With such low fuel prices and high demand for SUV and trucks, the electric cars have been left behind in the US.
The US finished 2015 with gas prices averaging 2.40 dollars per gallon for regular, compared to 3.34 dollars in 2014 and 3.49 dollars in 2013, according to an AAA report. The only time the annual fuel prices were even lower was back in 2009, when gas was at an average of 2.35 dollars. With such low prices, it is no wonder the demand for “green” cars had decreased last year, when the US auto sales hit an all-time record of 17,470,659 light-vehicles. From this impressive figure, only 102,600 plug-in electrics had been accounted, says researcher Autodata, marking a 17 percent decline compared with the previous year.
It is a massive task for the automakers to draw customers towards such cars, when the starting price for a small Nissan Leaf is 29,010 dollars, even if the government offers incentives of 7,500-dollar tax credit. Leaf’s sales fell 43 percent in 2015, while General Motors reported an 18 percent drop for its Chevrolet Volt. “Why should I go electric and pay more when gas is so cheap?” Ludwig Willisch, chief executive officer of BMW of North America, said in an interview. “There needs to be a clear advantage to driving electric: HOV lanes, parking, charging.”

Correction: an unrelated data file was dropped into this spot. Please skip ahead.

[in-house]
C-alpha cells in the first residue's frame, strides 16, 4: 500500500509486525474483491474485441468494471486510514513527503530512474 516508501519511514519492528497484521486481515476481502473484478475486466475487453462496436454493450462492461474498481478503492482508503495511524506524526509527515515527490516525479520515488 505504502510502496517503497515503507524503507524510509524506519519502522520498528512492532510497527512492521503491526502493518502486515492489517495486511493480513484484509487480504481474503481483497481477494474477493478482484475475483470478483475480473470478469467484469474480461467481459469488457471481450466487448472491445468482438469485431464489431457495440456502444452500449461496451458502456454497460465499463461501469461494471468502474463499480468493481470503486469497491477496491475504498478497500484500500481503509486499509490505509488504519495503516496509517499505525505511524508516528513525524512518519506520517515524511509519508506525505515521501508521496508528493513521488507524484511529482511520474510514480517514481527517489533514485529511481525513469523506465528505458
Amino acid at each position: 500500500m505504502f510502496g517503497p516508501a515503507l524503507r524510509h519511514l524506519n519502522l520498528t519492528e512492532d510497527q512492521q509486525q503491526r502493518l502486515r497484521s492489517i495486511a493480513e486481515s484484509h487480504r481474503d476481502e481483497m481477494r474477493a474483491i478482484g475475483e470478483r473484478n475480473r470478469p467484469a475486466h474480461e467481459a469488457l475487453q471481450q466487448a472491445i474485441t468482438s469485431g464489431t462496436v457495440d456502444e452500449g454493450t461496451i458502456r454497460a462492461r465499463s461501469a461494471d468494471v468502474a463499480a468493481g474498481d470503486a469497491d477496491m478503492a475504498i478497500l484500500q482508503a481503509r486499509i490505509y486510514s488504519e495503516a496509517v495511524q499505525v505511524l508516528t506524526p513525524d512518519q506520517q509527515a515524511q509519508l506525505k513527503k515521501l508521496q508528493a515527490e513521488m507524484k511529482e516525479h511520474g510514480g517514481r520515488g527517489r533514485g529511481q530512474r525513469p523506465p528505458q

Last year’s sales were also affected by the fact that new models are to be launched soon, said Tom Saxton, chief science officer for the advocacy group Plug In America. “The Leaf and Volt were both hurt by the new versions coming out,” he said. “The Leaf has just in the last month started seeing deliveries of the new model and GM is still limiting sales of the Volt to a handful of states.”